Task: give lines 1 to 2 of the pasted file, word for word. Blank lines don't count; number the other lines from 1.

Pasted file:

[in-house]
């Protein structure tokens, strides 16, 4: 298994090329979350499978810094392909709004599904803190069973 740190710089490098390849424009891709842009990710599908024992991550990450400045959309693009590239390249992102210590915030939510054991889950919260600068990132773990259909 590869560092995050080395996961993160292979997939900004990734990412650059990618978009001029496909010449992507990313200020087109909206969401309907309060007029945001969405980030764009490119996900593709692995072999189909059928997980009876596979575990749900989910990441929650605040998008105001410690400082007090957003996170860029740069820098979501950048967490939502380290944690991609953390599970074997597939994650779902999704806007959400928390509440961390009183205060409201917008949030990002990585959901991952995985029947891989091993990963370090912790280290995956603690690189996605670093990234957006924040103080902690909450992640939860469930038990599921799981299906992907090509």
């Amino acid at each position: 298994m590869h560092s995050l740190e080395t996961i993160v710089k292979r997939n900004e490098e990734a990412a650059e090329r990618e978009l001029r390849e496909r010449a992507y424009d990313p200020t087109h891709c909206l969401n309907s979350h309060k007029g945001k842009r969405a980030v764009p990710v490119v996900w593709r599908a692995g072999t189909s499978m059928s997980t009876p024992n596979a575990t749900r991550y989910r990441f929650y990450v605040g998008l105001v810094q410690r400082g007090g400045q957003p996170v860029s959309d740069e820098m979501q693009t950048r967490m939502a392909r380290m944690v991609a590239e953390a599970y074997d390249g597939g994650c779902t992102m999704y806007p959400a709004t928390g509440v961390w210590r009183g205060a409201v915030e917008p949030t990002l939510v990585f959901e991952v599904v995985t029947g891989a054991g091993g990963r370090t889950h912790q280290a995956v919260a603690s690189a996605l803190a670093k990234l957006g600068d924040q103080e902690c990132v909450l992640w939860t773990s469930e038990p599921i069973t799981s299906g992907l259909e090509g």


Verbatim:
[in-house]
């Protein structure tokens, strides 16, 4: 298994090329979350499978810094392909709004599904803190069973 740190710089490098390849424009891709842009990710599908024992991550990450400045959309693009590239390249992102210590915030939510054991889950919260600068990132773990259909 590869560092995050080395996961993160292979997939900004990734990412650059990618978009001029496909010449992507990313200020087109909206969401309907309060007029945001969405980030764009490119996900593709692995072999189909059928997980009876596979575990749900989910990441929650605040998008105001410690400082007090957003996170860029740069820098979501950048967490939502380290944690991609953390599970074997597939994650779902999704806007959400928390509440961390009183205060409201917008949030990002990585959901991952995985029947891989091993990963370090912790280290995956603690690189996605670093990234957006924040103080902690909450992640939860469930038990599921799981299906992907090509």